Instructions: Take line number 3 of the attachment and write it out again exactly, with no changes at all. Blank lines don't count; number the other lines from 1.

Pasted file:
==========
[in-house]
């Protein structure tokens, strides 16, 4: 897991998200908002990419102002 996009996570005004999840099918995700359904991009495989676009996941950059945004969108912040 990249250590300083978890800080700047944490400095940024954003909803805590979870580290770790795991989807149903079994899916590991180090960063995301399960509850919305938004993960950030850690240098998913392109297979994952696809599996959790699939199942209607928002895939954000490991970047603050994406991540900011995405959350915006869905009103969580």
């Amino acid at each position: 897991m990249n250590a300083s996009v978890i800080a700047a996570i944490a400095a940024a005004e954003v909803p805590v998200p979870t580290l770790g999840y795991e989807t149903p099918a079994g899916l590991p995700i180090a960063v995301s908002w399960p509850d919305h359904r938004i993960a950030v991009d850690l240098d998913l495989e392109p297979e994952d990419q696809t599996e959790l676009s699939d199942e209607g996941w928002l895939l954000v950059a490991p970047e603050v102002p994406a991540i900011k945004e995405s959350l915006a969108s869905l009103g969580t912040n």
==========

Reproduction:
């Amino acid at each position: 897991m990249n250590a300083s996009v978890i800080a700047a996570i944490a400095a940024a005004e954003v909803p805590v998200p979870t580290l770790g999840y795991e989807t149903p099918a079994g899916l590991p995700i180090a960063v995301s908002w399960p509850d919305h359904r938004i993960a950030v991009d850690l240098d998913l495989e392109p297979e994952d990419q696809t599996e959790l676009s699939d199942e209607g996941w928002l895939l954000v950059a490991p970047e603050v102002p994406a991540i900011k945004e995405s959350l915006a969108s869905l009103g969580t912040n």